Travels
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Osheaga

“I wasn’t going to come, but then my friend was like, you gotta live.” No truer words have ever been spoken by my dear friend Danielle. You’re damn right you gotta live. And so every summer we go to a music festival, where we sleep on floors, eat from trucks, sing at the top of our lungs and dance so hard we nearly pass out, sometimes we do. But most importantly, we live…like degenerates, mind you, but man is it ever fun.

And by the end of it all, we are exhausted. Reality looms in the distance after escaping it for days. I must return to the land of shirts that cover my belly button and toilets that flush. My back hurts, my voice sounds like Lindsay Lohan in the morning, and I have PTSD from porta potties. All I want is to be horizontal in my bed, but instead I have to spend 11 hours on a bus with no bathroom. Everything hurts. I regret nothing…

We arrived in Montreal just as the sun was going down, it took us seven hours on a double decker Mega Bus to get there, but it felt like we had been travelling for months. Our giant backpacks dug into our sweaty shoulders as we navigated through the metro. I separated from the rest of the crew to meet our airbnb host because we may or may not have lied to her about the number of people staying in her apartment. In hindsight this probably wasn’t the safest idea. Dolores and I spent the whole time awkwardly standing in her kitchen, lost in translation, probably wondering if the other person was going to murder them. It didn’t help that Dolores didn’t speak English and my French vocabulary is limited to curse words, the alphabet, and numbers. I’m basically a french Sesame Street character who swears. Un, deux, trois, tabernac. At one point I spoke English with a French accent, hoping something would land, it did not. Merde.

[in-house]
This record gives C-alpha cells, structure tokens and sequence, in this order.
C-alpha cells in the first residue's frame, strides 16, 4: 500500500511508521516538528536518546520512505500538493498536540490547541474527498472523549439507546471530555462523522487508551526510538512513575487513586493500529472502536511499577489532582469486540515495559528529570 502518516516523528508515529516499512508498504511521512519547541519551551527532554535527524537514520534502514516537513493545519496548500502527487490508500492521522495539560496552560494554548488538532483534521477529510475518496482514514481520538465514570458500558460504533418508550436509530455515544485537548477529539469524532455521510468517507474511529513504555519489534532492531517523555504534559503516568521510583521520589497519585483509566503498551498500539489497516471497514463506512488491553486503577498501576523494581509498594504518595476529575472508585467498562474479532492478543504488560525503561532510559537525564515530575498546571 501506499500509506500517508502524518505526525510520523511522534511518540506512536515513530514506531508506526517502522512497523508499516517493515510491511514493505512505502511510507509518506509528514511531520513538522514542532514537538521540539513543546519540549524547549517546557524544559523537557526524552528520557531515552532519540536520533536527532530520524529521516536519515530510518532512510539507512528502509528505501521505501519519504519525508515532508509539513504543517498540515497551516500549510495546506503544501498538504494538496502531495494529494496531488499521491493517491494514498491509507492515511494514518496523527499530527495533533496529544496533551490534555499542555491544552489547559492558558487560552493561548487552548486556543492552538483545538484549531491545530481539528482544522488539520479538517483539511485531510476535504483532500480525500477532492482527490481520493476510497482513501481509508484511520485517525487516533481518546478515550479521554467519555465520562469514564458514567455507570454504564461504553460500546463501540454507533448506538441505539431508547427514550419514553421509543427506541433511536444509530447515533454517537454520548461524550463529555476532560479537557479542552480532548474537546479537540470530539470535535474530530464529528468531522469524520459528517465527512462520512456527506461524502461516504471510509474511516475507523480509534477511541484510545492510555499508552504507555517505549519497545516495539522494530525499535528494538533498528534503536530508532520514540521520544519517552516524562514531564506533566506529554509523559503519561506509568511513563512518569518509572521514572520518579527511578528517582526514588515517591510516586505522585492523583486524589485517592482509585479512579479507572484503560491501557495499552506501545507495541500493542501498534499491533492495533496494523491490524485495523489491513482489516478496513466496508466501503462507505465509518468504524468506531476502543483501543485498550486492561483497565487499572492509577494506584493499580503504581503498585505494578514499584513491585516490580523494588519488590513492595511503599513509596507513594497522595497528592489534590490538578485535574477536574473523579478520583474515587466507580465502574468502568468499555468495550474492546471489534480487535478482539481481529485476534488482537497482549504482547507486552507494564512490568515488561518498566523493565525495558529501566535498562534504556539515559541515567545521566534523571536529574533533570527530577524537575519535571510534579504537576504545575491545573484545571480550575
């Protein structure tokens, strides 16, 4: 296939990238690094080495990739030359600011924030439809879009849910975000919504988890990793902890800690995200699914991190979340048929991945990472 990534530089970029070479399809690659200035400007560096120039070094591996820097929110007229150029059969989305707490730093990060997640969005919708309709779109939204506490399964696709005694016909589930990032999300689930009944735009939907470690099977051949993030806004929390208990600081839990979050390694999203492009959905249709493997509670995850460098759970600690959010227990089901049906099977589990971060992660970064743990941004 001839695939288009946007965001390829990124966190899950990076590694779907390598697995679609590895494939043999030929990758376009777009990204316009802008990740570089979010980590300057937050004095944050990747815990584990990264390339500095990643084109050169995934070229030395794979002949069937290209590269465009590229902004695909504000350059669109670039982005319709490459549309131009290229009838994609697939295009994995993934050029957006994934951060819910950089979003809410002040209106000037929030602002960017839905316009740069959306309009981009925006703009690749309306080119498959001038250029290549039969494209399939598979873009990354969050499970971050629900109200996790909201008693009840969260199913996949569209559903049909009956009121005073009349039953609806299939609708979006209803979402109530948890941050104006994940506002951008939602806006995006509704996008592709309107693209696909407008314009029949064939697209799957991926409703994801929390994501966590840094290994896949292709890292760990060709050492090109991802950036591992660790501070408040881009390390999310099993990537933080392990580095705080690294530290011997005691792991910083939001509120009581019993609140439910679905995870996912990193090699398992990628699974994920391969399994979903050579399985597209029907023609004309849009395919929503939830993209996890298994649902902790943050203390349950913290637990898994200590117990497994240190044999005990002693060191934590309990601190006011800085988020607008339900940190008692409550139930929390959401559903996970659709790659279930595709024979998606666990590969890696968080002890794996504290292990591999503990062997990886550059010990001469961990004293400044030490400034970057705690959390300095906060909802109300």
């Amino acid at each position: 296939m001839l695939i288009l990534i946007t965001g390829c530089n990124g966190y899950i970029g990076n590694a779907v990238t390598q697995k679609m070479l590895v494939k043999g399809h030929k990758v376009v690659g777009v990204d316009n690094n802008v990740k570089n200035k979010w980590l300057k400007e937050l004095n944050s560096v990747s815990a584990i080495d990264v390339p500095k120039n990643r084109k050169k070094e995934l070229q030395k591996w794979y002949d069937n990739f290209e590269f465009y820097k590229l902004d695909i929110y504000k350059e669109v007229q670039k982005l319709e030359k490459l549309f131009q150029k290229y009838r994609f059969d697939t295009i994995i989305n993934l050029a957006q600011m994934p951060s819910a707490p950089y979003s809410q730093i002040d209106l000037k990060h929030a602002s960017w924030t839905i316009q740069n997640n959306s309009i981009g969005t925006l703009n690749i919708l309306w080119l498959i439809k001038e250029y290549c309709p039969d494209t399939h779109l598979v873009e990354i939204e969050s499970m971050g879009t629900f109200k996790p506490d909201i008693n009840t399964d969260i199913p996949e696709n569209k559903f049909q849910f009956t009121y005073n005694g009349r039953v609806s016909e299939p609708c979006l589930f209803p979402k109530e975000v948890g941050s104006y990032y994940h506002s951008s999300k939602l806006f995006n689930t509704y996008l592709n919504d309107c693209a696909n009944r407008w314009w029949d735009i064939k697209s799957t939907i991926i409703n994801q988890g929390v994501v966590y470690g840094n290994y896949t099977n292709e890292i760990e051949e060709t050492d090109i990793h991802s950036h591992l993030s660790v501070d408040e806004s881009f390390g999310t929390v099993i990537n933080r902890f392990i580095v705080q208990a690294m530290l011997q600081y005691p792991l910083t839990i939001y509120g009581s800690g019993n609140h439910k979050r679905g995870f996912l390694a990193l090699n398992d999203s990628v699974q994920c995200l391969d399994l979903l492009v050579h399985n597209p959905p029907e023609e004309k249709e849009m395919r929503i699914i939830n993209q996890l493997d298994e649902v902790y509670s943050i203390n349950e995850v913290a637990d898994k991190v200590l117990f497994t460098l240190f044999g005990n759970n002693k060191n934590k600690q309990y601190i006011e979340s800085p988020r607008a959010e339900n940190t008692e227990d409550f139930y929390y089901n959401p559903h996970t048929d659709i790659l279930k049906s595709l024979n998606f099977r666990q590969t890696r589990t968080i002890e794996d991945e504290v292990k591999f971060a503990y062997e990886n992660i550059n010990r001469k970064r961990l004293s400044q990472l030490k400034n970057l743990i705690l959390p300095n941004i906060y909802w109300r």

After several long, confusing minutes, Dolores decided to leave her home in my hands… PARTYYYYY!!

jks.

FOOD.

A few minutes later, I had a warm styrofoam container of Vietnamese takeout in my hands, delivered personally by my compadres and roommates for the weekend. We talked and laughed between bites of  Pho and spring rolls on the candlelit patio, it was cute as fuck. It was exactly what I had been waiting for. Good friends, good food, good music. What more could I possibly want (Okay fine, I really wanted Anthony Kiedis to scream he loves me too in the microphone after he slays Scar Tissue and then we get married and have cute little fucked up children) “Can you believe he’s 53?!” my friend said. Wait…what? Merde.

Our little airbnb was quite the step up from the tents we laid our tired bodies in for four days last summer. There was even a shower…well there were showers at WayHome too, but they were in trucks with hundreds of other people and in our shower-truck there was a single turd on the floor next to an empty hummus container. A TURD. WHO RAISED YOU?! Whenever things get rough, I think about that person savage who dropped a deuce in a shower-truck and I remind myself, things could be worse.